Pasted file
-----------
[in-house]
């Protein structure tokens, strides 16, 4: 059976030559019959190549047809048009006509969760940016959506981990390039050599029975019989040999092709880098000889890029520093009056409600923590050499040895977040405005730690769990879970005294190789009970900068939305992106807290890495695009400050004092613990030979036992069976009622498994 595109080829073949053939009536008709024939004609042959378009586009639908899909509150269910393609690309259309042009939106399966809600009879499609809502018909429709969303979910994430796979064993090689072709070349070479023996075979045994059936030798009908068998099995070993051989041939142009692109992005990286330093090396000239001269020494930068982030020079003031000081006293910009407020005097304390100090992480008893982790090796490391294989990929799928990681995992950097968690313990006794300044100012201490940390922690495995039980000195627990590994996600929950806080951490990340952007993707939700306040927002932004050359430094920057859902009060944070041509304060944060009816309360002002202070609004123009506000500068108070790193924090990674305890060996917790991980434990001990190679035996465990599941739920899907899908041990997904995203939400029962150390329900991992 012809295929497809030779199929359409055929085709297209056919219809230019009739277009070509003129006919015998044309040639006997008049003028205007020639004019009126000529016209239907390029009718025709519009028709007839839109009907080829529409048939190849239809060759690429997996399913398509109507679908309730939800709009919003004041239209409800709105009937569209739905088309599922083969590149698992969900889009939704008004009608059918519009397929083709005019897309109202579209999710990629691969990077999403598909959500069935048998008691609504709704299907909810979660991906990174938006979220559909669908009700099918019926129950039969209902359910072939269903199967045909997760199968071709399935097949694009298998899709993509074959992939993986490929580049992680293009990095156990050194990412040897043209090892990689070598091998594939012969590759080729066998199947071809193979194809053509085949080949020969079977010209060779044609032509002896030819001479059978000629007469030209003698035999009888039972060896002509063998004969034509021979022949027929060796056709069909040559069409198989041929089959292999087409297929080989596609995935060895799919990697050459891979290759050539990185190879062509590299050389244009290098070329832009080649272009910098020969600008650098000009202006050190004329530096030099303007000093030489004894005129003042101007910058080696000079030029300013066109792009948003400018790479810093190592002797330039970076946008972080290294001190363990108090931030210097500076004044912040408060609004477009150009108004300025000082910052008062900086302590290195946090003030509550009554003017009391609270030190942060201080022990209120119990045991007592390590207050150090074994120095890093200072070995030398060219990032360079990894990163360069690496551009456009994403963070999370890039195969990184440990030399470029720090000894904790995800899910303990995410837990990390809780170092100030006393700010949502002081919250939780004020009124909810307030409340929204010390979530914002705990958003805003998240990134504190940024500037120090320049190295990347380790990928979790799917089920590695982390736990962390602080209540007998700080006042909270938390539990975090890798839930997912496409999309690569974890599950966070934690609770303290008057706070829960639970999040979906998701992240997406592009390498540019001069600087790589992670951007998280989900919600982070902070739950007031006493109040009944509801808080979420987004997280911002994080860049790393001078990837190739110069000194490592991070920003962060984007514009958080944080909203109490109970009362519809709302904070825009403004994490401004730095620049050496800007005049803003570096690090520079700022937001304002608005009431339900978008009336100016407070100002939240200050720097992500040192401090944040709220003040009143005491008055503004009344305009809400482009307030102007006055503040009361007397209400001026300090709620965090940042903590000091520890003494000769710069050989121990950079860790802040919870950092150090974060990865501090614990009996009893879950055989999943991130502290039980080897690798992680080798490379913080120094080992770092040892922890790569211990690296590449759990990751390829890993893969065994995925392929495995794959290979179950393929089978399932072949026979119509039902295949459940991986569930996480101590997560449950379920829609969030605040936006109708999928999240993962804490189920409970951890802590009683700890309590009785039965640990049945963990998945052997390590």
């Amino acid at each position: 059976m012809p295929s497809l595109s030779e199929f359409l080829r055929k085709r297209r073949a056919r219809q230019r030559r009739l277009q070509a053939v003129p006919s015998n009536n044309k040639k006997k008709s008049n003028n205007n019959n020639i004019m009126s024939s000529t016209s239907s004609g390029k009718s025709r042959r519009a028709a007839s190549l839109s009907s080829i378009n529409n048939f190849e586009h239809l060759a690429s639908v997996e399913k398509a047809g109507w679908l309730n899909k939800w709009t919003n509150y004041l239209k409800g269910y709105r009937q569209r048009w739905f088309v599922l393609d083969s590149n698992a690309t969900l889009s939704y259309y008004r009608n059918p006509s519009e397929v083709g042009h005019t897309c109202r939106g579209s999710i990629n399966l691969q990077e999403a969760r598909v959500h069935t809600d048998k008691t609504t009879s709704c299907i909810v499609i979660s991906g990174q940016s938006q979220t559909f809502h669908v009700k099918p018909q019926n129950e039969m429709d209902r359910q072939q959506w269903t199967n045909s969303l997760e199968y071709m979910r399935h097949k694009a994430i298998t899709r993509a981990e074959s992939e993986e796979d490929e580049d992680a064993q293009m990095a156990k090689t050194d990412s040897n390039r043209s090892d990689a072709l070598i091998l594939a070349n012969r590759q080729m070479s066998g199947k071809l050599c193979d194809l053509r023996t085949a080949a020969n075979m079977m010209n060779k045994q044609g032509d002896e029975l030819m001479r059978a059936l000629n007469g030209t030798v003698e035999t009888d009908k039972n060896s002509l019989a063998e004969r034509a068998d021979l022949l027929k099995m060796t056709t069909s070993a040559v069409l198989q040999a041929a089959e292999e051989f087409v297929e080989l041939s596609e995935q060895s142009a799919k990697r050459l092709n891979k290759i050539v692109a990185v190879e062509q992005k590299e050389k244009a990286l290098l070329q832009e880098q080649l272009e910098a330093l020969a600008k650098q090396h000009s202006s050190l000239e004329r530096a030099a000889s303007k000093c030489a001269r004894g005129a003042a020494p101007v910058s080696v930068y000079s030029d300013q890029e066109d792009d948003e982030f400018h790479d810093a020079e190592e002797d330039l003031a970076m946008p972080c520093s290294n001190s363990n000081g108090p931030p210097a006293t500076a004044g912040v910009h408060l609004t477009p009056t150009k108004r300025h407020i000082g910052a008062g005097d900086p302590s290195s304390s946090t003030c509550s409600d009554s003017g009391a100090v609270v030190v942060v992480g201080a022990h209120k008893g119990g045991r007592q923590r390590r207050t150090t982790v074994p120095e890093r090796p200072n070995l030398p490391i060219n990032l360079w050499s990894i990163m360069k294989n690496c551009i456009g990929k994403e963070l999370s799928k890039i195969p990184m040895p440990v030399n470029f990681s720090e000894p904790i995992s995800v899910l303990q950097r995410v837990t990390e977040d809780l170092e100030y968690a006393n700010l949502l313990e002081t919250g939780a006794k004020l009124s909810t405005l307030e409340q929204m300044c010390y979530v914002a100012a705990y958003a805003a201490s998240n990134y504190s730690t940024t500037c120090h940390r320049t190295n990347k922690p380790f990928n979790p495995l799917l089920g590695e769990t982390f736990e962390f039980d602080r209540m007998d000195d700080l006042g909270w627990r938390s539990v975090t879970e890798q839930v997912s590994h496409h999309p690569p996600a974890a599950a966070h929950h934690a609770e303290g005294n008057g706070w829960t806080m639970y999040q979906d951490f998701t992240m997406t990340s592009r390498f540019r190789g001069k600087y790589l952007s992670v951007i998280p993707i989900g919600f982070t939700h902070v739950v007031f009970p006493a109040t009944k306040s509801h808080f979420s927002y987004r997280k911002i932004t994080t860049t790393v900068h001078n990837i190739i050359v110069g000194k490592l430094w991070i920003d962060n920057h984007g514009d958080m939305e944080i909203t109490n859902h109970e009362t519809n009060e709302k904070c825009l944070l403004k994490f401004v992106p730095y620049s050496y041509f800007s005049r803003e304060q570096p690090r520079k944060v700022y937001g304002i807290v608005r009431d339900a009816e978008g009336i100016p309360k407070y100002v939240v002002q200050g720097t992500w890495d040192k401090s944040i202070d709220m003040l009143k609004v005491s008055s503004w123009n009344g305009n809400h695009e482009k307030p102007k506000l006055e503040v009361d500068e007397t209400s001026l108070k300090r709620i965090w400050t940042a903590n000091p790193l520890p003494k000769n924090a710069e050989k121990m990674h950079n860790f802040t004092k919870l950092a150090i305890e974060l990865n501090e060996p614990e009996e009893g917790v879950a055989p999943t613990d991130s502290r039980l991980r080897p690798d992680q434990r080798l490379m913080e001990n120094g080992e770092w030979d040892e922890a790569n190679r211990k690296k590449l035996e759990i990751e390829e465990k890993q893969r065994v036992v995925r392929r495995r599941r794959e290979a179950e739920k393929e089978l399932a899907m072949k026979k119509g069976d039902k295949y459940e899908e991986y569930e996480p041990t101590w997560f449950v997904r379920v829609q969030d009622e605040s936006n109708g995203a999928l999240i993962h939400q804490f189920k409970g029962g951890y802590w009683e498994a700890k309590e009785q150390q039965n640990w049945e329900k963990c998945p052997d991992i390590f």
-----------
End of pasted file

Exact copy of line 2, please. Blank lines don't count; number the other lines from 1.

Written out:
């Protein structure tokens, strides 16, 4: 059976030559019959190549047809048009006509969760940016959506981990390039050599029975019989040999092709880098000889890029520093009056409600923590050499040895977040405005730690769990879970005294190789009970900068939305992106807290890495695009400050004092613990030979036992069976009622498994 595109080829073949053939009536008709024939004609042959378009586009639908899909509150269910393609690309259309042009939106399966809600009879499609809502018909429709969303979910994430796979064993090689072709070349070479023996075979045994059936030798009908068998099995070993051989041939142009692109992005990286330093090396000239001269020494930068982030020079003031000081006293910009407020005097304390100090992480008893982790090796490391294989990929799928990681995992950097968690313990006794300044100012201490940390922690495995039980000195627990590994996600929950806080951490990340952007993707939700306040927002932004050359430094920057859902009060944070041509304060944060009816309360002002202070609004123009506000500068108070790193924090990674305890060996917790991980434990001990190679035996465990599941739920899907899908041990997904995203939400029962150390329900991992 012809295929497809030779199929359409055929085709297209056919219809230019009739277009070509003129006919015998044309040639006997008049003028205007020639004019009126000529016209239907390029009718025709519009028709007839839109009907080829529409048939190849239809060759690429997996399913398509109507679908309730939800709009919003004041239209409800709105009937569209739905088309599922083969590149698992969900889009939704008004009608059918519009397929083709005019897309109202579209999710990629691969990077999403598909959500069935048998008691609504709704299907909810979660991906990174938006979220559909669908009700099918019926129950039969209902359910072939269903199967045909997760199968071709399935097949694009298998899709993509074959992939993986490929580049992680293009990095156990050194990412040897043209090892990689070598091998594939012969590759080729066998199947071809193979194809053509085949080949020969079977010209060779044609032509002896030819001479059978000629007469030209003698035999009888039972060896002509063998004969034509021979022949027929060796056709069909040559069409198989041929089959292999087409297929080989596609995935060895799919990697050459891979290759050539990185190879062509590299050389244009290098070329832009080649272009910098020969600008650098000009202006050190004329530096030099303007000093030489004894005129003042101007910058080696000079030029300013066109792009948003400018790479810093190592002797330039970076946008972080290294001190363990108090931030210097500076004044912040408060609004477009150009108004300025000082910052008062900086302590290195946090003030509550009554003017009391609270030190942060201080022990209120119990045991007592390590207050150090074994120095890093200072070995030398060219990032360079990894990163360069690496551009456009994403963070999370890039195969990184440990030399470029720090000894904790995800899910303990995410837990990390809780170092100030006393700010949502002081919250939780004020009124909810307030409340929204010390979530914002705990958003805003998240990134504190940024500037120090320049190295990347380790990928979790799917089920590695982390736990962390602080209540007998700080006042909270938390539990975090890798839930997912496409999309690569974890599950966070934690609770303290008057706070829960639970999040979906998701992240997406592009390498540019001069600087790589992670951007998280989900919600982070902070739950007031006493109040009944509801808080979420987004997280911002994080860049790393001078990837190739110069000194490592991070920003962060984007514009958080944080909203109490109970009362519809709302904070825009403004994490401004730095620049050496800007005049803003570096690090520079700022937001304002608005009431339900978008009336100016407070100002939240200050720097992500040192401090944040709220003040009143005491008055503004009344305009809400482009307030102007006055503040009361007397209400001026300090709620965090940042903590000091520890003494000769710069050989121990950079860790802040919870950092150090974060990865501090614990009996009893879950055989999943991130502290039980080897690798992680080798490379913080120094080992770092040892922890790569211990690296590449759990990751390829890993893969065994995925392929495995794959290979179950393929089978399932072949026979119509039902295949459940991986569930996480101590997560449950379920829609969030605040936006109708999928999240993962804490189920409970951890802590009683700890309590009785039965640990049945963990998945052997390590």